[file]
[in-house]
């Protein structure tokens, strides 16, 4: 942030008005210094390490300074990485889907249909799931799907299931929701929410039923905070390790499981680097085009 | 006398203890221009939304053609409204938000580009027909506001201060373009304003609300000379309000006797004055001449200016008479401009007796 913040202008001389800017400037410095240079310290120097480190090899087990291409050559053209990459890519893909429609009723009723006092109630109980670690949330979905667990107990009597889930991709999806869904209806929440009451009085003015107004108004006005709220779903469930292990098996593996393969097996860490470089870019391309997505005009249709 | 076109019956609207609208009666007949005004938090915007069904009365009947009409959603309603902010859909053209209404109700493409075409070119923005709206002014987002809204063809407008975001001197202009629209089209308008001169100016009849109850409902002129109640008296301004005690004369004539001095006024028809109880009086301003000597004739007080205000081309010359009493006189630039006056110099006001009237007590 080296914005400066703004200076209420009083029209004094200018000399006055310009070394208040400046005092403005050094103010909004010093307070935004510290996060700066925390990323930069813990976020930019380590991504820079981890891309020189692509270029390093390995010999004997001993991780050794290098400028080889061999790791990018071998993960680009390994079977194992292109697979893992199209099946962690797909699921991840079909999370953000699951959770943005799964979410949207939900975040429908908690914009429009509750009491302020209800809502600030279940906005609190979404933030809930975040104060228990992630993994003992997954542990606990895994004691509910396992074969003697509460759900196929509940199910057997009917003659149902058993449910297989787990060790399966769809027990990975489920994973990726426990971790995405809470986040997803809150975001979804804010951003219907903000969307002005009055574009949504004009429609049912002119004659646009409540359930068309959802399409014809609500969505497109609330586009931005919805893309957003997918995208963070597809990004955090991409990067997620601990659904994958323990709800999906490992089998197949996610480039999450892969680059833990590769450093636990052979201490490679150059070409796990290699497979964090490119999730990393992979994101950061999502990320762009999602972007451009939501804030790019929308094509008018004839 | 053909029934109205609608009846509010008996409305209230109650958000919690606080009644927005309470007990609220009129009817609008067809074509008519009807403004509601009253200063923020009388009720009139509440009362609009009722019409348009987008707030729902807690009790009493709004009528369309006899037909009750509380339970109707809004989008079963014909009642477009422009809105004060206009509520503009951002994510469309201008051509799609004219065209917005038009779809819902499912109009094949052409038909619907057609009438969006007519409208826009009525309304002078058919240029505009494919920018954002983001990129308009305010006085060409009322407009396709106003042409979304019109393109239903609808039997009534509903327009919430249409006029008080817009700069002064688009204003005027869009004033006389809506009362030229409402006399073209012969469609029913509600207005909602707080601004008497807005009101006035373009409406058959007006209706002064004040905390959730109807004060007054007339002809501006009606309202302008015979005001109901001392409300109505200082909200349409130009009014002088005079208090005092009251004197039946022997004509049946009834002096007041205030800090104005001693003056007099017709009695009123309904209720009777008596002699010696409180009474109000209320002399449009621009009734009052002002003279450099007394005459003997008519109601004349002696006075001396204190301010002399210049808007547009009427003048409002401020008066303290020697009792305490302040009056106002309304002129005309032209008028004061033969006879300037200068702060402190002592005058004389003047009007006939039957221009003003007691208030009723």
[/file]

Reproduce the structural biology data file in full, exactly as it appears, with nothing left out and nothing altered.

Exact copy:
[in-house]
């Protein structure tokens, strides 16, 4: 942030008005210094390490300074990485889907249909799931799907299931929701929410039923905070390790499981680097085009 | 006398203890221009939304053609409204938000580009027909506001201060373009304003609300000379309000006797004055001449200016008479401009007796 913040202008001389800017400037410095240079310290120097480190090899087990291409050559053209990459890519893909429609009723009723006092109630109980670690949330979905667990107990009597889930991709999806869904209806929440009451009085003015107004108004006005709220779903469930292990098996593996393969097996860490470089870019391309997505005009249709 | 076109019956609207609208009666007949005004938090915007069904009365009947009409959603309603902010859909053209209404109700493409075409070119923005709206002014987002809204063809407008975001001197202009629209089209308008001169100016009849109850409902002129109640008296301004005690004369004539001095006024028809109880009086301003000597004739007080205000081309010359009493006189630039006056110099006001009237007590 080296914005400066703004200076209420009083029209004094200018000399006055310009070394208040400046005092403005050094103010909004010093307070935004510290996060700066925390990323930069813990976020930019380590991504820079981890891309020189692509270029390093390995010999004997001993991780050794290098400028080889061999790791990018071998993960680009390994079977194992292109697979893992199209099946962690797909699921991840079909999370953000699951959770943005799964979410949207939900975040429908908690914009429009509750009491302020209800809502600030279940906005609190979404933030809930975040104060228990992630993994003992997954542990606990895994004691509910396992074969003697509460759900196929509940199910057997009917003659149902058993449910297989787990060790399966769809027990990975489920994973990726426990971790995405809470986040997803809150975001979804804010951003219907903000969307002005009055574009949504004009429609049912002119004659646009409540359930068309959802399409014809609500969505497109609330586009931005919805893309957003997918995208963070597809990004955090991409990067997620601990659904994958323990709800999906490992089998197949996610480039999450892969680059833990590769450093636990052979201490490679150059070409796990290699497979964090490119999730990393992979994101950061999502990320762009999602972007451009939501804030790019929308094509008018004839 | 053909029934109205609608009846509010008996409305209230109650958000919690606080009644927005309470007990609220009129009817609008067809074509008519009807403004509601009253200063923020009388009720009139509440009362609009009722019409348009987008707030729902807690009790009493709004009528369309006899037909009750509380339970109707809004989008079963014909009642477009422009809105004060206009509520503009951002994510469309201008051509799609004219065209917005038009779809819902499912109009094949052409038909619907057609009438969006007519409208826009009525309304002078058919240029505009494919920018954002983001990129308009305010006085060409009322407009396709106003042409979304019109393109239903609808039997009534509903327009919430249409006029008080817009700069002064688009204003005027869009004033006389809506009362030229409402006399073209012969469609029913509600207005909602707080601004008497807005009101006035373009409406058959007006209706002064004040905390959730109807004060007054007339002809501006009606309202302008015979005001109901001392409300109505200082909200349409130009009014002088005079208090005092009251004197039946022997004509049946009834002096007041205030800090104005001693003056007099017709009695009123309904209720009777008596002699010696409180009474109000209320002399449009621009009734009052002002003279450099007394005459003997008519109601004349002696006075001396204190301010002399210049808007547009009427003048409002401020008066303290020697009792305490302040009056106002309304002129005309032209008028004061033969006879300037200068702060402190002592005058004389003047009007006939039957221009003003007691208030009723």